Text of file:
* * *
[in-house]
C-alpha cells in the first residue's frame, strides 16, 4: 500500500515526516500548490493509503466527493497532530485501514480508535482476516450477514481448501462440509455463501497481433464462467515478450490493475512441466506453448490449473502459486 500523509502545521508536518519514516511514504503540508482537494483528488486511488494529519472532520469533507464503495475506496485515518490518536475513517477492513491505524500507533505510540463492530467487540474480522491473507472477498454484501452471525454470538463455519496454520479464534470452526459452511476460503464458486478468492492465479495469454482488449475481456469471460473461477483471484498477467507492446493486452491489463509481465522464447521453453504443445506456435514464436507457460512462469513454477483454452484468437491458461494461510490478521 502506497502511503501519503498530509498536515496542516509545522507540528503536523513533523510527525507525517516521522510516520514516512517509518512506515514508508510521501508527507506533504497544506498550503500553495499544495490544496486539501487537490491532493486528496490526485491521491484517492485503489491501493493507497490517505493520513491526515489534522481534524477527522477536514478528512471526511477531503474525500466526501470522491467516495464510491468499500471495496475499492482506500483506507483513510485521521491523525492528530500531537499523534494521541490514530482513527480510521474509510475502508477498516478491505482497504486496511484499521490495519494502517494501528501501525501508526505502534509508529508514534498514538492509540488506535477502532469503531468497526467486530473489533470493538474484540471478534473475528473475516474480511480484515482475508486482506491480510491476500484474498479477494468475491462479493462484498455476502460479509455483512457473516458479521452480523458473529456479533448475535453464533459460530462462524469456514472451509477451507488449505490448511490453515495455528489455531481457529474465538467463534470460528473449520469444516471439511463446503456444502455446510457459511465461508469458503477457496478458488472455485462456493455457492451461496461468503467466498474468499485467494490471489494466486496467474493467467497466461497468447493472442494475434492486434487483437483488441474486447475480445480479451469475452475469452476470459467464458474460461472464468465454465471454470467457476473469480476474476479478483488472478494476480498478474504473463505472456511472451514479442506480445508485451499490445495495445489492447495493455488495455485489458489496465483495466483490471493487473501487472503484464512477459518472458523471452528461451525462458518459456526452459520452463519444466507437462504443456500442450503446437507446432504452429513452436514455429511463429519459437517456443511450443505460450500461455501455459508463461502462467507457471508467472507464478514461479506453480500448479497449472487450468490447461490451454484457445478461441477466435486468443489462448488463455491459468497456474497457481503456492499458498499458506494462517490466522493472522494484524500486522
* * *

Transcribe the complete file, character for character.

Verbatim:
[in-house]
C-alpha cells in the first residue's frame, strides 16, 4: 500500500515526516500548490493509503466527493497532530485501514480508535482476516450477514481448501462440509455463501497481433464462467515478450490493475512441466506453448490449473502459486 500523509502545521508536518519514516511514504503540508482537494483528488486511488494529519472532520469533507464503495475506496485515518490518536475513517477492513491505524500507533505510540463492530467487540474480522491473507472477498454484501452471525454470538463455519496454520479464534470452526459452511476460503464458486478468492492465479495469454482488449475481456469471460473461477483471484498477467507492446493486452491489463509481465522464447521453453504443445506456435514464436507457460512462469513454477483454452484468437491458461494461510490478521 502506497502511503501519503498530509498536515496542516509545522507540528503536523513533523510527525507525517516521522510516520514516512517509518512506515514508508510521501508527507506533504497544506498550503500553495499544495490544496486539501487537490491532493486528496490526485491521491484517492485503489491501493493507497490517505493520513491526515489534522481534524477527522477536514478528512471526511477531503474525500466526501470522491467516495464510491468499500471495496475499492482506500483506507483513510485521521491523525492528530500531537499523534494521541490514530482513527480510521474509510475502508477498516478491505482497504486496511484499521490495519494502517494501528501501525501508526505502534509508529508514534498514538492509540488506535477502532469503531468497526467486530473489533470493538474484540471478534473475528473475516474480511480484515482475508486482506491480510491476500484474498479477494468475491462479493462484498455476502460479509455483512457473516458479521452480523458473529456479533448475535453464533459460530462462524469456514472451509477451507488449505490448511490453515495455528489455531481457529474465538467463534470460528473449520469444516471439511463446503456444502455446510457459511465461508469458503477457496478458488472455485462456493455457492451461496461468503467466498474468499485467494490471489494466486496467474493467467497466461497468447493472442494475434492486434487483437483488441474486447475480445480479451469475452475469452476470459467464458474460461472464468465454465471454470467457476473469480476474476479478483488472478494476480498478474504473463505472456511472451514479442506480445508485451499490445495495445489492447495493455488495455485489458489496465483495466483490471493487473501487472503484464512477459518472458523471452528461451525462458518459456526452459520452463519444466507437462504443456500442450503446437507446432504452429513452436514455429511463429519459437517456443511450443505460450500461455501455459508463461502462467507457471508467472507464478514461479506453480500448479497449472487450468490447461490451454484457445478461441477466435486468443489462448488463455491459468497456474497457481503456492499458498499458506494462517490466522493472522494484524500486522